Oil kingpin Saudi Arabia braced Friday for protests calling for political and economic reforms a day after witnesses said police shot and wounded three Shiite demonstrators.
Online activists using the Facebook and Twitter have called for a "Day of Rage" and a "Saudi March 11 revolution" demanding a fully elected parliament and ruler in this conservative Islamic monarchy.
Security was strongly beefed up in the capital Riyadh in the early hours of Friday, after the interior ministry issued a stern reminder any kind of protest was illegal and unrest would not be tolerated.
Tensions rose late Thursday when security forces shot and wounded three Shiite protesters in the city of al-Qateef in Eastern Province, according to witnesses.
A royal official said Friday police responded to shooting from a man in the crowd, who was wounded by return fire and remains in custody. He did not confirm if any other people were injured.
The demonstrators were calling for the release of nine Shiite prisoners who have been in jail for 14 years without trial, a witness told Agence France Presse.
Responding to Thursday's incident, the United States said it was keeping an eye on the situation and restated its support for universal values of human rights.
The Human Rights First Society of Saudi Arabia strongly condemned the police shootings in Eastern Province, which has the biggest concentration of Shiites of any part of the mainly Sunni Muslim country.
"HRFS condemns, with the loudest and clearest words, the use of all kinds of force to disperse demonstrators, particularly when live ammunition was used last night against the demonstrators in Qatif," it said in a statement.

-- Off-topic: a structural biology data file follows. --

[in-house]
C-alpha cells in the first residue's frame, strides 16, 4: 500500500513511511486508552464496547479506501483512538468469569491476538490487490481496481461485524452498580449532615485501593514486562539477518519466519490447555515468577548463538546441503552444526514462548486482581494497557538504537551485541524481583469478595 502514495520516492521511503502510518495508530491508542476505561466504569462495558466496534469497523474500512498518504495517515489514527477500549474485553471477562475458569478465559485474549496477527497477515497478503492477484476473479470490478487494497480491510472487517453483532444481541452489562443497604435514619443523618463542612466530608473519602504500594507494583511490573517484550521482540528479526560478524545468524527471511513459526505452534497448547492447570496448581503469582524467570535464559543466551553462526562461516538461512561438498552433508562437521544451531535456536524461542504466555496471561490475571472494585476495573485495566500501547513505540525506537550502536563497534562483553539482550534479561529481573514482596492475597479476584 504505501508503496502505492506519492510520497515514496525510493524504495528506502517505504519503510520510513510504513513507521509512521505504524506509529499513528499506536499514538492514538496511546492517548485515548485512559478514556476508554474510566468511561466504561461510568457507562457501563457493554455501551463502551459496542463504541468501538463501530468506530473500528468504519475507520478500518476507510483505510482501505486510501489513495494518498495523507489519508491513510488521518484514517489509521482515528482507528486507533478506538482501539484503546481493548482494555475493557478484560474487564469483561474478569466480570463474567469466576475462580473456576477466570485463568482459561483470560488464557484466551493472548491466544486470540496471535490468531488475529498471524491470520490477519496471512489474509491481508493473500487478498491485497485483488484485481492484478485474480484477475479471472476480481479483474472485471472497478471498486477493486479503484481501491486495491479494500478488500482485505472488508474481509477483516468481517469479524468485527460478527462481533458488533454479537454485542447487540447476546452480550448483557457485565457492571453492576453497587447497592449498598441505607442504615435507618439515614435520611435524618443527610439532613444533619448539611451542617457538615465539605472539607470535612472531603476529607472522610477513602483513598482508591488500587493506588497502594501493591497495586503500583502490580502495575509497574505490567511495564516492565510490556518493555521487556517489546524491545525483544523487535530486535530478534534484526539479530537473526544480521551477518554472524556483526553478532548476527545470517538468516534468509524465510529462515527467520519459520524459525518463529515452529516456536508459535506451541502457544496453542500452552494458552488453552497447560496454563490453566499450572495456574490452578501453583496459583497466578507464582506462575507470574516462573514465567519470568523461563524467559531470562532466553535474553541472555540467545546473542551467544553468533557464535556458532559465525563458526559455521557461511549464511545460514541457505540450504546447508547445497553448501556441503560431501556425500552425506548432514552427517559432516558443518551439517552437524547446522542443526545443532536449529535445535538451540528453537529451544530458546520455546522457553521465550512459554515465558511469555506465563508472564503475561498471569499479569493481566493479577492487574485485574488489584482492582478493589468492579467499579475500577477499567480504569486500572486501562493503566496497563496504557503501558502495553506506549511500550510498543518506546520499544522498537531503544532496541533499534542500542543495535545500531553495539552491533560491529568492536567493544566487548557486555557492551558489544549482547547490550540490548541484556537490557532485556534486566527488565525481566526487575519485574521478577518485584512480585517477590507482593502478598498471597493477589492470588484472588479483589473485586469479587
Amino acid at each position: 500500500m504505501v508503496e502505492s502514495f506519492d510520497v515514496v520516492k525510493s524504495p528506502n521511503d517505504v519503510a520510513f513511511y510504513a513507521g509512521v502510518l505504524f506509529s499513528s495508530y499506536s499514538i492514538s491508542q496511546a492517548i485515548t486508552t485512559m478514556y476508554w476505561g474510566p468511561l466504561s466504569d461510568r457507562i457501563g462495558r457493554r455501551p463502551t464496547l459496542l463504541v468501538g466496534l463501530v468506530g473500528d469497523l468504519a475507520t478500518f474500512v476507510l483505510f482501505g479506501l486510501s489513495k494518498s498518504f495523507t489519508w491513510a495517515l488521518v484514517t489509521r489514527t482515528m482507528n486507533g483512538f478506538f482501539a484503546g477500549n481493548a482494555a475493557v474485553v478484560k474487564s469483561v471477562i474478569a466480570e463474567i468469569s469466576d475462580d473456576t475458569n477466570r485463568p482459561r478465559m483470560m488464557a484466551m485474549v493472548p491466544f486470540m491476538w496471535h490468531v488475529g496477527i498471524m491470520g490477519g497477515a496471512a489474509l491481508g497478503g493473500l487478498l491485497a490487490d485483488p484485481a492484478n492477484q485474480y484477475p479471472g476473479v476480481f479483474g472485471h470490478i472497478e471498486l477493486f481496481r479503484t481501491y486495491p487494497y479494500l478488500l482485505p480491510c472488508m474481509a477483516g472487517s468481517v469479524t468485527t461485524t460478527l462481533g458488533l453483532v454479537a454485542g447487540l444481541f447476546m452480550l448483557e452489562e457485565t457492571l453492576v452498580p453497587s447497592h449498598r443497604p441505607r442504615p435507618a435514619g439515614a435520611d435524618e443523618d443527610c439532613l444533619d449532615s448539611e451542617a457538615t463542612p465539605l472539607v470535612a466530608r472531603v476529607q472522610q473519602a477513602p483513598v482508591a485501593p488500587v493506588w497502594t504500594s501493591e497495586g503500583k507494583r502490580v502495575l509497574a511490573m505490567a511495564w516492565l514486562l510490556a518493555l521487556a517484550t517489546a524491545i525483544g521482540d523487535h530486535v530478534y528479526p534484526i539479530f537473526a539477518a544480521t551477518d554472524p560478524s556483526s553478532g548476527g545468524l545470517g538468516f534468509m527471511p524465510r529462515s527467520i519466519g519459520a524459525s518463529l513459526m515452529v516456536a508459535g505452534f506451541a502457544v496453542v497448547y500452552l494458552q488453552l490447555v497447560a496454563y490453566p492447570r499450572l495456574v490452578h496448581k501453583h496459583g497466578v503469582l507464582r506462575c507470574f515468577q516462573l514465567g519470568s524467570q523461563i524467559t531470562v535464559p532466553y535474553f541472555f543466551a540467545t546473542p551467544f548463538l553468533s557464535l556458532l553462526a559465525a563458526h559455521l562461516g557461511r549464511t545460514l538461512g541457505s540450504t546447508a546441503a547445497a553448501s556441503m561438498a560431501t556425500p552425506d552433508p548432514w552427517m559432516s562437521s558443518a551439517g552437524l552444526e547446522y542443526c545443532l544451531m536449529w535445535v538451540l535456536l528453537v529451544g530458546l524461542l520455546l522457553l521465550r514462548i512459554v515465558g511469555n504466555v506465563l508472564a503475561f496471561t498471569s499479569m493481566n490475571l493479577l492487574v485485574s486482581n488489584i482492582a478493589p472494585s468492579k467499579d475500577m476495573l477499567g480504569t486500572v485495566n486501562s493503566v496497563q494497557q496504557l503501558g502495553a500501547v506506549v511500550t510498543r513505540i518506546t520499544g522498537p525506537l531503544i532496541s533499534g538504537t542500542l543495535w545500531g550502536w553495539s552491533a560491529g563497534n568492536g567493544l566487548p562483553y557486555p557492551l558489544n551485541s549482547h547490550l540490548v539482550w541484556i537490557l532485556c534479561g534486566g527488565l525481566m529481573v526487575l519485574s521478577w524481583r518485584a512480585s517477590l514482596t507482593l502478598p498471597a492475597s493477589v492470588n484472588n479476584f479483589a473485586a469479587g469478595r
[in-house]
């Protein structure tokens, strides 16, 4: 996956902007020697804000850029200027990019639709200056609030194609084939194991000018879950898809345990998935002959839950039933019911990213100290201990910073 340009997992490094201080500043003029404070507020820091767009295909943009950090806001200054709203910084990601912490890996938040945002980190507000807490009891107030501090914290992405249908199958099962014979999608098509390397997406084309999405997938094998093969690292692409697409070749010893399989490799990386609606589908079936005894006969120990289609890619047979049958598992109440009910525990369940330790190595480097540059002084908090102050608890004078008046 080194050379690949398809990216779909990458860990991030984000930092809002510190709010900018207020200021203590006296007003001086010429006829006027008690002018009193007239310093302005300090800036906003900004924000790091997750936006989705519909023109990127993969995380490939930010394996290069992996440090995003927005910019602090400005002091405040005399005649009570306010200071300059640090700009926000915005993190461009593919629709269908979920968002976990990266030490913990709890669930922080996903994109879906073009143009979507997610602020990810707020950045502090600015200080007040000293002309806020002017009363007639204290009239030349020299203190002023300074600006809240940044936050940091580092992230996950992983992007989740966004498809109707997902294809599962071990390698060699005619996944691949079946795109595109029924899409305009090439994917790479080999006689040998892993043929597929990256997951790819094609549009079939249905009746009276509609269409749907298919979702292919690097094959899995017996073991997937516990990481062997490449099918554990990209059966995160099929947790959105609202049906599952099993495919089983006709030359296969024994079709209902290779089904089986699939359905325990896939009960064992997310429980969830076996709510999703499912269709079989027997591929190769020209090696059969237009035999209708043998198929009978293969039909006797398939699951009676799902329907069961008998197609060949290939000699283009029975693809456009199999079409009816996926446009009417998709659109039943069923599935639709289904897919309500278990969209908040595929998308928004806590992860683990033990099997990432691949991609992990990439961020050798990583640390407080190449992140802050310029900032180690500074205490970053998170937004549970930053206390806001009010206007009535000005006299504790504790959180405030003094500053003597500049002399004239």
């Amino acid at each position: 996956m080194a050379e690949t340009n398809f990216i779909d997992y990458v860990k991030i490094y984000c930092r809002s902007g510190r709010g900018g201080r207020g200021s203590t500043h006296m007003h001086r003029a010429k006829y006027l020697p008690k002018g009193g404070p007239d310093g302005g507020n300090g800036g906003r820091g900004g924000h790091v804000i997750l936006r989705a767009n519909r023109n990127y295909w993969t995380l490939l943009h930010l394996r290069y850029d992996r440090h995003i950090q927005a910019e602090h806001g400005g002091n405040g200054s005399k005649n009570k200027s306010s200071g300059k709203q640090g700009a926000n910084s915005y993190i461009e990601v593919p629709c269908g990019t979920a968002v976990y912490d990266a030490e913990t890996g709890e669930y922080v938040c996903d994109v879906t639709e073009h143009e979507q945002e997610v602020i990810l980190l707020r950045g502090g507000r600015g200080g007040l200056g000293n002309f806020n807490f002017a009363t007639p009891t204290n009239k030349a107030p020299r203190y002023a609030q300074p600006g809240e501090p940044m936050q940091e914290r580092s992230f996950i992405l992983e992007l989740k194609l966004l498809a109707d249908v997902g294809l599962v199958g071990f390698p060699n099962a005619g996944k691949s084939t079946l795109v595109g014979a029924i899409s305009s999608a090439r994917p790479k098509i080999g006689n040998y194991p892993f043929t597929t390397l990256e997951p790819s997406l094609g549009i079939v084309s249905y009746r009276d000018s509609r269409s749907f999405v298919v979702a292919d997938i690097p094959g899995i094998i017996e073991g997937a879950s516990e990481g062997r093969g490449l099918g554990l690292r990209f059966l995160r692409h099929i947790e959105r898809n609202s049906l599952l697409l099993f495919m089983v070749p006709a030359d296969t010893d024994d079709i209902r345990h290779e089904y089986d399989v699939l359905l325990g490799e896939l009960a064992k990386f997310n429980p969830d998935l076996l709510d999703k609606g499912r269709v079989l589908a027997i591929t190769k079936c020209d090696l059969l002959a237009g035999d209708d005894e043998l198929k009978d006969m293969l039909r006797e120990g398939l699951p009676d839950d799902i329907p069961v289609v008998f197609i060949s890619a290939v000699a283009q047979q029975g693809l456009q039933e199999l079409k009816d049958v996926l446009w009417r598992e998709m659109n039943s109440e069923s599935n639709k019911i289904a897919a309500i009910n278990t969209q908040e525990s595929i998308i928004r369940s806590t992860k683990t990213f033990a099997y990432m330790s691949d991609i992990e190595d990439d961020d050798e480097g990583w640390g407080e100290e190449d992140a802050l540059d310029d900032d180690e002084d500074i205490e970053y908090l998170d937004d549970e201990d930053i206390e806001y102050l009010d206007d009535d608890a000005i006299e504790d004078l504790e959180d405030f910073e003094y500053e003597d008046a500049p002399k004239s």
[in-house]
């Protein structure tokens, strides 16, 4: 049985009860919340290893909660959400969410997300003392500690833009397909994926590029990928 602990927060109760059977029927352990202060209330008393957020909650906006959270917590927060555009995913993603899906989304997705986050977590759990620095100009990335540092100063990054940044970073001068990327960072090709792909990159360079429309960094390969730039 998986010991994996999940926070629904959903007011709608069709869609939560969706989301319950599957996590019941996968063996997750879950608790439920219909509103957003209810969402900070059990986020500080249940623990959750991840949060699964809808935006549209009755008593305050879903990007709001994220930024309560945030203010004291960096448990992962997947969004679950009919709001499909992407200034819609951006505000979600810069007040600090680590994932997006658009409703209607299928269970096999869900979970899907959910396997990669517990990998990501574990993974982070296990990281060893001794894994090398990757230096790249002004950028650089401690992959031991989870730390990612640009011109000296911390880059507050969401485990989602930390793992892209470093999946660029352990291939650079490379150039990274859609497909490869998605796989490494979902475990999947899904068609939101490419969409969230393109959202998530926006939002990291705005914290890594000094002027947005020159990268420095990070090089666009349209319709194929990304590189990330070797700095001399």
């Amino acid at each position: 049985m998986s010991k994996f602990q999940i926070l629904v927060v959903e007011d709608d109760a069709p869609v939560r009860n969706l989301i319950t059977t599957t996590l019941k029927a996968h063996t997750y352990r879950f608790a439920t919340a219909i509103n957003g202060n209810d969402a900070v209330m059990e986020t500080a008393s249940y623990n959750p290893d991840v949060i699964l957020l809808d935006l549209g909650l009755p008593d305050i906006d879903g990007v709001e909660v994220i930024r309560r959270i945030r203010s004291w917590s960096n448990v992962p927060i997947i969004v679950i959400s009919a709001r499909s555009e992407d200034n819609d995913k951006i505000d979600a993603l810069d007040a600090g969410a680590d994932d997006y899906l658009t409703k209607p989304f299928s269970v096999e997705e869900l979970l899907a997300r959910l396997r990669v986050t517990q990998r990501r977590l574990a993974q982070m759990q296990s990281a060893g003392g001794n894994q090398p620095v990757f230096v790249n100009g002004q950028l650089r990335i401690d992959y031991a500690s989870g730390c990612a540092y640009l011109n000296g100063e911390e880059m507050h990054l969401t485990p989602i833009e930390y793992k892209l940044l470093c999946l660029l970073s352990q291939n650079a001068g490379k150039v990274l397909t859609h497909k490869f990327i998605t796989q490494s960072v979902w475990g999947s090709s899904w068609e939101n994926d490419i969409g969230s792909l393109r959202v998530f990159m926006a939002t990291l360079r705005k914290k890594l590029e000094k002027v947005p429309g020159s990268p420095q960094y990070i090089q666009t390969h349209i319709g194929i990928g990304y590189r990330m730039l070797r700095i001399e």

So far Saudi Arabia has been spared the political tumult that has gripped neighboring countries like Yemen and swept the autocratic leaders of Egypt and Tunisia from power.
Harnessing the power of new media like Facebook to spread their message, activists have urged Saudis to demonstrate in large numbers soon after the Friday prayers around 1000 GMT.
Protests have been called in most cities including Riyadh, Jeddah in the west and Dammam in the oil-rich east.
Activists are demanding far-reaching reform including representative government, an independent judiciary, the abolition of the secret police, the release of all political prisoners and guarantees of freedom of expression.
Other Facebook activists have called for nationwide protests on March 20.
On his return from surgery in the United States last month, King Abdullah decreed benefits estimated at more than $30 billion such as housing services and unemployment payments.
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